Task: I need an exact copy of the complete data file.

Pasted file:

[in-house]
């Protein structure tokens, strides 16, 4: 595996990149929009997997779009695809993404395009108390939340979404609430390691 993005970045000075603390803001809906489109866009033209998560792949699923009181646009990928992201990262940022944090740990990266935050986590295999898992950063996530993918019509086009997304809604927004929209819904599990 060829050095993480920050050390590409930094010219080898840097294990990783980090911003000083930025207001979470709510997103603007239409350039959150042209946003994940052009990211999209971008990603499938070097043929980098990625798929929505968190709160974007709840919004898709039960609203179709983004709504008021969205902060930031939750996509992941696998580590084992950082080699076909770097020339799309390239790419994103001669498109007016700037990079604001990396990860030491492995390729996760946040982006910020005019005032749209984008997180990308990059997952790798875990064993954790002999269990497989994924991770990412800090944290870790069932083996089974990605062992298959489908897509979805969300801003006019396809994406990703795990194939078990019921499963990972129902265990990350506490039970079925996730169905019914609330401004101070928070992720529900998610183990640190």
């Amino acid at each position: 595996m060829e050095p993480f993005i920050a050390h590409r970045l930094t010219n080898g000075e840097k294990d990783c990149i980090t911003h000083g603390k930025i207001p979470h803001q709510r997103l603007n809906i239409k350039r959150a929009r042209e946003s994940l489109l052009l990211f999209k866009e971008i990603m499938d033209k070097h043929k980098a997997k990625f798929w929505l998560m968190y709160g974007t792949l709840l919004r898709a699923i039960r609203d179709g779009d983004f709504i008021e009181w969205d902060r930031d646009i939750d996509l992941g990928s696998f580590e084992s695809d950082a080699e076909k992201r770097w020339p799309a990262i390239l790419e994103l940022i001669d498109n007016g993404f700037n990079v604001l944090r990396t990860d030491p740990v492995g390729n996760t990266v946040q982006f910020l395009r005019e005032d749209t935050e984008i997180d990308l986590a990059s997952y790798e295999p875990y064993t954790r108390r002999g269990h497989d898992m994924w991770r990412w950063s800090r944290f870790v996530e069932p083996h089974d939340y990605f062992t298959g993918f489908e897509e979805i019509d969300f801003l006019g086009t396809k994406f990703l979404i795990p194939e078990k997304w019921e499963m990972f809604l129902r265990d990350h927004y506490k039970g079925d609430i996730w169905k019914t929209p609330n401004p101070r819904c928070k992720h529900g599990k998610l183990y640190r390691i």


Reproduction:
[in-house]
């Protein structure tokens, strides 16, 4: 595996990149929009997997779009695809993404395009108390939340979404609430390691 993005970045000075603390803001809906489109866009033209998560792949699923009181646009990928992201990262940022944090740990990266935050986590295999898992950063996530993918019509086009997304809604927004929209819904599990 060829050095993480920050050390590409930094010219080898840097294990990783980090911003000083930025207001979470709510997103603007239409350039959150042209946003994940052009990211999209971008990603499938070097043929980098990625798929929505968190709160974007709840919004898709039960609203179709983004709504008021969205902060930031939750996509992941696998580590084992950082080699076909770097020339799309390239790419994103001669498109007016700037990079604001990396990860030491492995390729996760946040982006910020005019005032749209984008997180990308990059997952790798875990064993954790002999269990497989994924991770990412800090944290870790069932083996089974990605062992298959489908897509979805969300801003006019396809994406990703795990194939078990019921499963990972129902265990990350506490039970079925996730169905019914609330401004101070928070992720529900998610183990640190």
């Amino acid at each position: 595996m060829e050095p993480f993005i920050a050390h590409r970045l930094t010219n080898g000075e840097k294990d990783c990149i980090t911003h000083g603390k930025i207001p979470h803001q709510r997103l603007n809906i239409k350039r959150a929009r042209e946003s994940l489109l052009l990211f999209k866009e971008i990603m499938d033209k070097h043929k980098a997997k990625f798929w929505l998560m968190y709160g974007t792949l709840l919004r898709a699923i039960r609203d179709g779009d983004f709504i008021e009181w969205d902060r930031d646009i939750d996509l992941g990928s696998f580590e084992s695809d950082a080699e076909k992201r770097w020339p799309a990262i390239l790419e994103l940022i001669d498109n007016g993404f700037n990079v604001l944090r990396t990860d030491p740990v492995g390729n996760t990266v946040q982006f910020l395009r005019e005032d749209t935050e984008i997180d990308l986590a990059s997952y790798e295999p875990y064993t954790r108390r002999g269990h497989d898992m994924w991770r990412w950063s800090r944290f870790v996530e069932p083996h089974d939340y990605f062992t298959g993918f489908e897509e979805i019509d969300f801003l006019g086009t396809k994406f990703l979404i795990p194939e078990k997304w019921e499963m990972f809604l129902r265990d990350h927004y506490k039970g079925d609430i996730w169905k019914t929209p609330n401004p101070r819904c928070k992720h529900g599990k998610l183990y640190r390691i």